Abandoned children, scorned suitors, valiant women and men struggling against fate, shape-shifting tricksters, Pyrrhic victories and rites of passage. All this and more, one would imagine, is rich fodder for the novelist. However, mythology and its tropes -- "public dreams", as Joseph Campbell once called them -- seem to be all but absent from the contemporary novel.
Exceptions do exist, of course, the most famous being Joyce's Ulysses, patterned on the events of The Odyssey. More recently, Salman Rushdie used the Greek legend of Orpheus and Eurydice to underpin his "rock'n'roll novel", The Ground Beneath Her Feet. His earlier Midnight's Children, too, played with Indian myth, especially when it came to the characters of Major Shiva and Parvati-the-witch. Magic realism as a genre is especially suited to the recreation and subversion of myth, but it's not the only way to do it: see Zachary Mason's The Lost Books of the Odyssey, full of delicious re-imaginings and inversions of Odysseus' return to Ithaca.
Such examples, though, are few and far between, barring work set in ancient times — such as the novels of Mary Renault — or those working in fantasy and science fiction who use myth to give resonance to otherworldly settings. Tolkein's Lord of the Rings, for instance, was supposed to be inspired in part by Nordic sagas. Young adult fiction, too, makes rich use of myths: take Rick Riordan's The Lightening Thief, not to mention the exploits of a certain bespectacled young wizard.
Some of the titles from British publisher Canongate's Myths series are instructive in what they reveal about the way we look at ancient myths today. Margaret Atwood's The Penelopiad, re-tells The Odyssey from the point of view of a self-conscious Penelope and her serving maids. Jeannette Winterson's The Weight presents Atlas as a hero pondering over fate and responsibility. Alessandro Barricco's An Iliad removes references to the gods and their actions on the battlefield. (Wolfgang Peterson's Hollywood epic, Troy, did the same thing. Both works suffer as a consequence.)
This really is at the heart of the modern novelist's discomfort with myth. In our post-Enlightenment age, it's secular verities that are supposed to prevail, not religious ones. Free will — and the free market — is the presiding deity. Thus, the gods, when they do appear in fiction, are treated with dark irony, as with John Banville's The Infinities, or for comic effect, as with Marie Philips' Gods Behaving Badly.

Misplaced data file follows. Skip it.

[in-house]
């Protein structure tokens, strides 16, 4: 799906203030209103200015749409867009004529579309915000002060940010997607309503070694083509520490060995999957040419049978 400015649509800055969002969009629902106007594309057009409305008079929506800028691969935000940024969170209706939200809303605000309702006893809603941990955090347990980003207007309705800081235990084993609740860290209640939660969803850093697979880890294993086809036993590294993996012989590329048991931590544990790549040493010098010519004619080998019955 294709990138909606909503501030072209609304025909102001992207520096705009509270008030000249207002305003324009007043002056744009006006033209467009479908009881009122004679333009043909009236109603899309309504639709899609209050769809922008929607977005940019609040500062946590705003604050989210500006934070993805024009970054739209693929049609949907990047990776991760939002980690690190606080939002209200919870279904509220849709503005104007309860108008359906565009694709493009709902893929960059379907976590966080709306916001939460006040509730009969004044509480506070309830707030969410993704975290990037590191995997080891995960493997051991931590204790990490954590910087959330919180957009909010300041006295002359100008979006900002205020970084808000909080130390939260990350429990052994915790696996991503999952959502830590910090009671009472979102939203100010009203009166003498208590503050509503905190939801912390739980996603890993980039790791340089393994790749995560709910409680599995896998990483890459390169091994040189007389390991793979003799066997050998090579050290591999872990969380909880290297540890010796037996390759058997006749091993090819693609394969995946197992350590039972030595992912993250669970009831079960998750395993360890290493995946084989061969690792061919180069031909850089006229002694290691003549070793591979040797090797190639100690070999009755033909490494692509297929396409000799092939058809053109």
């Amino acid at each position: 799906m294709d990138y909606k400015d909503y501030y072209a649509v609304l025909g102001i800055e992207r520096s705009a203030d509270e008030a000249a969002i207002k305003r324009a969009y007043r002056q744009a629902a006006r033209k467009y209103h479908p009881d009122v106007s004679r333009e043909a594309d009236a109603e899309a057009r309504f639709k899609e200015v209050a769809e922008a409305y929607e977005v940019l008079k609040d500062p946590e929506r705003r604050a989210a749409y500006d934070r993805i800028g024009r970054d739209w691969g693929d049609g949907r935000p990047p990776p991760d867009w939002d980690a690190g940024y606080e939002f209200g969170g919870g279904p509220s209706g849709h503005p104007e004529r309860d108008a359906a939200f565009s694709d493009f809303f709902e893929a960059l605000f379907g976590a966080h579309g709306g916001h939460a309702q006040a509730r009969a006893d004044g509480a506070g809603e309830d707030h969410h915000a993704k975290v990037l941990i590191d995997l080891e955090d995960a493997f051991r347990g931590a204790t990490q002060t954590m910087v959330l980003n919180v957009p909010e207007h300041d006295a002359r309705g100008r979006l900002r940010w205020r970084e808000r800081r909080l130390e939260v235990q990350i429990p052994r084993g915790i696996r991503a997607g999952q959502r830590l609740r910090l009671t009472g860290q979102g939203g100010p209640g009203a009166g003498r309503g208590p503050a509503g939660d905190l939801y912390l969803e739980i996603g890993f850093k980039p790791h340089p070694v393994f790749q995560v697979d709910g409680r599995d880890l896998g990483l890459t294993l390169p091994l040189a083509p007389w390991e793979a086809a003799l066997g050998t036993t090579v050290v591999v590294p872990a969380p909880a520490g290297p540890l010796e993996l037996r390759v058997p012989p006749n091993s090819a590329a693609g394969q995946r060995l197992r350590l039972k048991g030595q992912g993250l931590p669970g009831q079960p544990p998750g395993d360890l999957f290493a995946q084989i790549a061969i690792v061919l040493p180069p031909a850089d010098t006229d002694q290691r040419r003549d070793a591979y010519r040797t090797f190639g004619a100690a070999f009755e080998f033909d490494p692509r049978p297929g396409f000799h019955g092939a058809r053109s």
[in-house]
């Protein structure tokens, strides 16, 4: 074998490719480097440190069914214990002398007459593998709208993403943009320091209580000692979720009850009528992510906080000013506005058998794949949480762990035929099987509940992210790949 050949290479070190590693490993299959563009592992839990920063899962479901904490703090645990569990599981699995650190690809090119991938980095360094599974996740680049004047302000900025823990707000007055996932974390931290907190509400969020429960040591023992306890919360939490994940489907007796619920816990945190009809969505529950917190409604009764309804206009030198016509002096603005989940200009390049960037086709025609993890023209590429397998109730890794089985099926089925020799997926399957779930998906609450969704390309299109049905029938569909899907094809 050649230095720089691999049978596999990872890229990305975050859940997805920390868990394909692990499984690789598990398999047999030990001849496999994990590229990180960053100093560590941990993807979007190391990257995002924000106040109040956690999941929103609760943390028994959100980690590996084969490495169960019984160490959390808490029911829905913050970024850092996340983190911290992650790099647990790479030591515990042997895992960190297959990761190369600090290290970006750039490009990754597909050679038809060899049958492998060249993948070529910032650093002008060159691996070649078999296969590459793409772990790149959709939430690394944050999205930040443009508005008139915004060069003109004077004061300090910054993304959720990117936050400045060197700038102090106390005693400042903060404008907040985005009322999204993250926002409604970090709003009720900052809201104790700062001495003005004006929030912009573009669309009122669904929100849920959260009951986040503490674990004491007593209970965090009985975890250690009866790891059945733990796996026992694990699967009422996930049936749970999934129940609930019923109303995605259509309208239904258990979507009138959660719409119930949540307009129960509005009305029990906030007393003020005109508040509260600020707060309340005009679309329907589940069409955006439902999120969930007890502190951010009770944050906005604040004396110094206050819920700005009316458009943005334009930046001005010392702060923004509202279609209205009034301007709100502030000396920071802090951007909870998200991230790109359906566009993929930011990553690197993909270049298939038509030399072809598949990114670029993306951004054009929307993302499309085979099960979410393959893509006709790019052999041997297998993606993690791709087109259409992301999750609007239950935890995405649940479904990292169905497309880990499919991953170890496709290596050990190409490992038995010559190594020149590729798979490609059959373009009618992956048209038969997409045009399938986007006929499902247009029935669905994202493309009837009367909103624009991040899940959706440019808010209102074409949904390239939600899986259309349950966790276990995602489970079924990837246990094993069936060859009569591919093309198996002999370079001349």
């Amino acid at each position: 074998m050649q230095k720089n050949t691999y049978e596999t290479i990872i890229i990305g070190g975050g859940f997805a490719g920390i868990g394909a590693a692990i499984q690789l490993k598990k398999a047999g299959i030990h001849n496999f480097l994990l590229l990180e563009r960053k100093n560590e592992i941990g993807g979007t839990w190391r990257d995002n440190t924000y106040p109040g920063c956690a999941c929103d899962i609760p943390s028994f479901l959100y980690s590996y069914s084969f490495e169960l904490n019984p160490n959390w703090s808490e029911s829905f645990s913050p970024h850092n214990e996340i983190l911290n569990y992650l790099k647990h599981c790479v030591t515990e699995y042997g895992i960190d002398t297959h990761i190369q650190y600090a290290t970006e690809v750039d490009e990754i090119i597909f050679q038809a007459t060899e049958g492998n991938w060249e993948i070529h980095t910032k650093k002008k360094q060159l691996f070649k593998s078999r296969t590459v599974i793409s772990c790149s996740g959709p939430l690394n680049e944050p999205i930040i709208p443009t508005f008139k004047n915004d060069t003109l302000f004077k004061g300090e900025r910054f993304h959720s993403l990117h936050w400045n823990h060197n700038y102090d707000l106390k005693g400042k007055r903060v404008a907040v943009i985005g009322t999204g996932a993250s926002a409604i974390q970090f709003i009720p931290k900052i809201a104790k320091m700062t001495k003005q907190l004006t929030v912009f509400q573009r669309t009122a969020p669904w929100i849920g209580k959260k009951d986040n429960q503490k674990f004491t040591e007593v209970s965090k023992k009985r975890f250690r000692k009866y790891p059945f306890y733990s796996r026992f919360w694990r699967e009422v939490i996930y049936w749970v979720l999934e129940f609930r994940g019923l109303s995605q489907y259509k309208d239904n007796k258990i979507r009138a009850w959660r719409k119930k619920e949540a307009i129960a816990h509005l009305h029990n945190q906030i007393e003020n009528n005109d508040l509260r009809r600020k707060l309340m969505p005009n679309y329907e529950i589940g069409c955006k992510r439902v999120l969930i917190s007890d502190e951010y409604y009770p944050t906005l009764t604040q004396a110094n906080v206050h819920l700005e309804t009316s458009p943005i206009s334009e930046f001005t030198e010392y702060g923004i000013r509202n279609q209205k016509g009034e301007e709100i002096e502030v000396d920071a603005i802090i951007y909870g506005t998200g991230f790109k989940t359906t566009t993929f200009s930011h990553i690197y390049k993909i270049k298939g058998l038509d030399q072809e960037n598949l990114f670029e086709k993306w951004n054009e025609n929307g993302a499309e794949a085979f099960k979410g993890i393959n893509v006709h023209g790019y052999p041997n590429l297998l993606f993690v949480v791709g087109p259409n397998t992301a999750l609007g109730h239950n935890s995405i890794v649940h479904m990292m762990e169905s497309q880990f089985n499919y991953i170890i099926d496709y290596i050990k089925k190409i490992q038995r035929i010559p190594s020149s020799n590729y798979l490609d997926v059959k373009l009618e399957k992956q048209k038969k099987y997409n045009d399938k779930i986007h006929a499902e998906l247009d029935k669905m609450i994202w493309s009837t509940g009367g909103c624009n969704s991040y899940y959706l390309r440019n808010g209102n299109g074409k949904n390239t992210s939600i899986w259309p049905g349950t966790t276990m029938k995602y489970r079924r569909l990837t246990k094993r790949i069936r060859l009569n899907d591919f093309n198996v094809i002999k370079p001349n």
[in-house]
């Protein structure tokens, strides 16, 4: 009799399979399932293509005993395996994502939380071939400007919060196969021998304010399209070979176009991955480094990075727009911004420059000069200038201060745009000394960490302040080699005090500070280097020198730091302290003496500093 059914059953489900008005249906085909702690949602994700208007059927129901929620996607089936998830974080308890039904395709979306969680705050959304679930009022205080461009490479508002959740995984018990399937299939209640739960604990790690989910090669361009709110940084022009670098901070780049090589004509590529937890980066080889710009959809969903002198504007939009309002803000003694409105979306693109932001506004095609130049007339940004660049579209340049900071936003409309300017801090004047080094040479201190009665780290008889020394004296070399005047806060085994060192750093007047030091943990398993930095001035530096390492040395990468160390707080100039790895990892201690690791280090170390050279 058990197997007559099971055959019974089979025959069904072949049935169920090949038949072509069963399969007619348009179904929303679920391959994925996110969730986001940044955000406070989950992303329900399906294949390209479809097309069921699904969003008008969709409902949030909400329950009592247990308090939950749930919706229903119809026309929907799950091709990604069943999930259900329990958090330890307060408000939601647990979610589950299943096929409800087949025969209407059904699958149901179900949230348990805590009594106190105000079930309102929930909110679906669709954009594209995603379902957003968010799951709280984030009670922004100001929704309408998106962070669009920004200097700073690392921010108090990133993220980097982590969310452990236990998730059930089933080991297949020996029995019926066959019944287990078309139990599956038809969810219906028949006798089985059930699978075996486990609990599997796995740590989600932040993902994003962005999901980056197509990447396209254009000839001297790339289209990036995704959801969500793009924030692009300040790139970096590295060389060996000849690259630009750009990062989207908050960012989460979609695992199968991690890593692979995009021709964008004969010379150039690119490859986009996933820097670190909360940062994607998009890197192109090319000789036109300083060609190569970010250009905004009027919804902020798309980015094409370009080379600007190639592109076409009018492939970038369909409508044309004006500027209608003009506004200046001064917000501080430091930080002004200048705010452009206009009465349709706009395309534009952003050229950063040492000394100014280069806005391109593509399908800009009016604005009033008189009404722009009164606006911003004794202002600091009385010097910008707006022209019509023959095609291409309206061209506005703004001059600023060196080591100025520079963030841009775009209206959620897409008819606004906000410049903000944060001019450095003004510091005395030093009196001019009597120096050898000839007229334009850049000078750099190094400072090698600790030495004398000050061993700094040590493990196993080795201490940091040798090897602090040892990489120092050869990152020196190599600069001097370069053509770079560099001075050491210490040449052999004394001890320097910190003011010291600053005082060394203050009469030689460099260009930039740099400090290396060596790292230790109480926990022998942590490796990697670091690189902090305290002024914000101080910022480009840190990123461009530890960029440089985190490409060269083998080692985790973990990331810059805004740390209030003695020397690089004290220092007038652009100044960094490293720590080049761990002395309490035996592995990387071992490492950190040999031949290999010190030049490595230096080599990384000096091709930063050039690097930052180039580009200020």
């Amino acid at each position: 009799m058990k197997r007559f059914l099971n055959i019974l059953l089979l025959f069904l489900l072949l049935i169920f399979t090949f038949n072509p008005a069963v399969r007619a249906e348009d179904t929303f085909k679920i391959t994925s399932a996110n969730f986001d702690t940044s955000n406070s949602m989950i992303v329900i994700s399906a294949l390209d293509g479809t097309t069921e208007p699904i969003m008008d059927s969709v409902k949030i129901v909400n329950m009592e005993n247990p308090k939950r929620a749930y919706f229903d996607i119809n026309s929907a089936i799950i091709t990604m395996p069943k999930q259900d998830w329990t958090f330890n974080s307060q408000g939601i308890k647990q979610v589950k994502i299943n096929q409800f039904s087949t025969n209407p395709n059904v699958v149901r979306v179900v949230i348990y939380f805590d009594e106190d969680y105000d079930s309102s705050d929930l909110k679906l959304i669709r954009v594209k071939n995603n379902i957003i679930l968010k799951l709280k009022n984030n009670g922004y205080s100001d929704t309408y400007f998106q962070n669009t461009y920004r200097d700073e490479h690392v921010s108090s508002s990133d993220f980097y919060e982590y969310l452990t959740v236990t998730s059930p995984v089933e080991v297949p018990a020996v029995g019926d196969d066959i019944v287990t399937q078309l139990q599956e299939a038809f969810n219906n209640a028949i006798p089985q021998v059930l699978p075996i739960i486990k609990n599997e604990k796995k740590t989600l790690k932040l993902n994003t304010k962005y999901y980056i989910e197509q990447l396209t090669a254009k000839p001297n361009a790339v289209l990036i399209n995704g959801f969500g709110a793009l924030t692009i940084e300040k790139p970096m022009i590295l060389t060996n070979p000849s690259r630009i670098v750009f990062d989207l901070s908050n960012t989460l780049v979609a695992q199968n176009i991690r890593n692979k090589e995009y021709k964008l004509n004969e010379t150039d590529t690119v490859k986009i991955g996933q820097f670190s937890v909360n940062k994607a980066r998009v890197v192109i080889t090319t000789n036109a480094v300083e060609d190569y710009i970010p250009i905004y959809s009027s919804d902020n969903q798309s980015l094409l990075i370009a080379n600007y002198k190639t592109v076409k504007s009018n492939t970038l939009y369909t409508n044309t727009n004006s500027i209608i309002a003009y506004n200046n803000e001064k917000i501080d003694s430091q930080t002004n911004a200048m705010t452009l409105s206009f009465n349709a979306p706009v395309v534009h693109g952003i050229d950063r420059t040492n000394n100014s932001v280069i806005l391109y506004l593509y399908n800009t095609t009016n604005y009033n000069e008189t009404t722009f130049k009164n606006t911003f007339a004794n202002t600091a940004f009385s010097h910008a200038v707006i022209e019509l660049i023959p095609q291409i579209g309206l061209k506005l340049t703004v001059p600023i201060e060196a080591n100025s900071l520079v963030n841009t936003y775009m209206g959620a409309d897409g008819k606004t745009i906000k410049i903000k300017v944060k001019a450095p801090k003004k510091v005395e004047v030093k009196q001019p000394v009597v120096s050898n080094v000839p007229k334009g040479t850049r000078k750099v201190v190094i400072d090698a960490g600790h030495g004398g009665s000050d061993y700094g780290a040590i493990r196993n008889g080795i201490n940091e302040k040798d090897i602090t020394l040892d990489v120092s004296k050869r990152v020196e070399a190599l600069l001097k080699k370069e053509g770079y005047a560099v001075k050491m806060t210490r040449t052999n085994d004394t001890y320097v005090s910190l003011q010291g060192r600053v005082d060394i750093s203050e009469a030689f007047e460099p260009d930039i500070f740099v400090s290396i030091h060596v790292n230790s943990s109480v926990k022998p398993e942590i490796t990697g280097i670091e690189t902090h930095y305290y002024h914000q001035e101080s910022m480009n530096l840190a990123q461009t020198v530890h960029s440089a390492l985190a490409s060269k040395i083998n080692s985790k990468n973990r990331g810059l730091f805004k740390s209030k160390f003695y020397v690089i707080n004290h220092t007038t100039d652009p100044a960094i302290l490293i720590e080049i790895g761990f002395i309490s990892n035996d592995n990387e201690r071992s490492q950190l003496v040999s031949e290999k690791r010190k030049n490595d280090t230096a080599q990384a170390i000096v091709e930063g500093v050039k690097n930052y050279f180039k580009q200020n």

However, to think of the appearance and actions of divinities in ancient epics as exclusively religious and sacred would be a mistake. Those who inhabit Mount Olympus are an egoistic, quarrelsome lot, not to mention endowed with boundless libido. Many Indian counterparts are no better.
In recent times, myths seem to have vanished from Indian writing in English, too. Raja Rao made use of Puranic parallels in The Snake and the Rope; Shashi Tharoor had a great premise — which suffered a bit in the telling — in grafting The Mahabharata onto Indian politics with The Great Indian Novel; Vikram Chandra's first, Red Earth and Pouring Rain played with folklore. After that, however, we've only had to contend with Manil Suri's somewhat tepid The Death of Vishnu and The Age of Shiva. The exception, again, is genre and fantasy: Ashok Banker's retellings of the Ramayana and Mahabharata, for example, or Amish Tripathi's The Immortals of Meluha.
It's not that one doesn't come across fictional versions of heroic journeys and quests nowadays; it's simply that they ring hollow, being unwittingly unmoored from their origins. Myths are timeless for a reason: they represent what is unchanging about, and fascinating to, the human race. In the introductory volume of the Canongate series referred to earlier, Karen Armstrong writes, "Like a novel, opera or ballet, myth is make-believe; it is a game that transfigures our fragmented, tragic world, and helps us to glimpse new possibilities by asking 'what if?' " Reason enough for more writers to take a dip in the River Styx.
Sanjay Sipahimalani is a writer with an advertising agency in Mumbai. His reviews are collected at Antiblurbs.